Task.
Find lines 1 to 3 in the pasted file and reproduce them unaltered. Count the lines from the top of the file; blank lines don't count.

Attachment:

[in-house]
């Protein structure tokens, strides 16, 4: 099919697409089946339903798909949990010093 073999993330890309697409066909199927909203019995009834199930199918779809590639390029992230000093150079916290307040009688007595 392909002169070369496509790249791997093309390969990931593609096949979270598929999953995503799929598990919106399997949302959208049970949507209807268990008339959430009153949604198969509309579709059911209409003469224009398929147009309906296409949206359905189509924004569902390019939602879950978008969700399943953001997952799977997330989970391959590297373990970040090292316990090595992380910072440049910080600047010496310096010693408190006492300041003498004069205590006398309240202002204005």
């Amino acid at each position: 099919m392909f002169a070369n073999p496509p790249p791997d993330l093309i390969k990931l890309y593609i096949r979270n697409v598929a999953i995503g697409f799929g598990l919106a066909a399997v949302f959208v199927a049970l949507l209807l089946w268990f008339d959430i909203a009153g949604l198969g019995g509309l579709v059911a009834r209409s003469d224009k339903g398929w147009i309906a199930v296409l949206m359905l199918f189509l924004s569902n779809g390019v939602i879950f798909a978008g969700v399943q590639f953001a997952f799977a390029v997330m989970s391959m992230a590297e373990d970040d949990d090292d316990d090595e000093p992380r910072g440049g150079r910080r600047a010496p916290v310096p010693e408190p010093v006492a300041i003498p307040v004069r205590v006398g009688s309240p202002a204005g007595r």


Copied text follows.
[in-house]
């Protein structure tokens, strides 16, 4: 099919697409089946339903798909949990010093 073999993330890309697409066909199927909203019995009834199930199918779809590639390029992230000093150079916290307040009688007595 392909002169070369496509790249791997093309390969990931593609096949979270598929999953995503799929598990919106399997949302959208049970949507209807268990008339959430009153949604198969509309579709059911209409003469224009398929147009309906296409949206359905189509924004569902390019939602879950978008969700399943953001997952799977997330989970391959590297373990970040090292316990090595992380910072440049910080600047010496310096010693408190006492300041003498004069205590006398309240202002204005």
């Amino acid at each position: 099919m392909f002169a070369n073999p496509p790249p791997d993330l093309i390969k990931l890309y593609i096949r979270n697409v598929a999953i995503g697409f799929g598990l919106a066909a399997v949302f959208v199927a049970l949507l209807l089946w268990f008339d959430i909203a009153g949604l198969g019995g509309l579709v059911a009834r209409s003469d224009k339903g398929w147009i309906a199930v296409l949206m359905l199918f189509l924004s569902n779809g390019v939602i879950f798909a978008g969700v399943q590639f953001a997952f799977a390029v997330m989970s391959m992230a590297e373990d970040d949990d090292d316990d090595e000093p992380r910072g440049g150079r910080r600047a010496p916290v310096p010693e408190p010093v006492a300041i003498p307040v004069r205590v006398g009688s309240p202002a204005g007595r």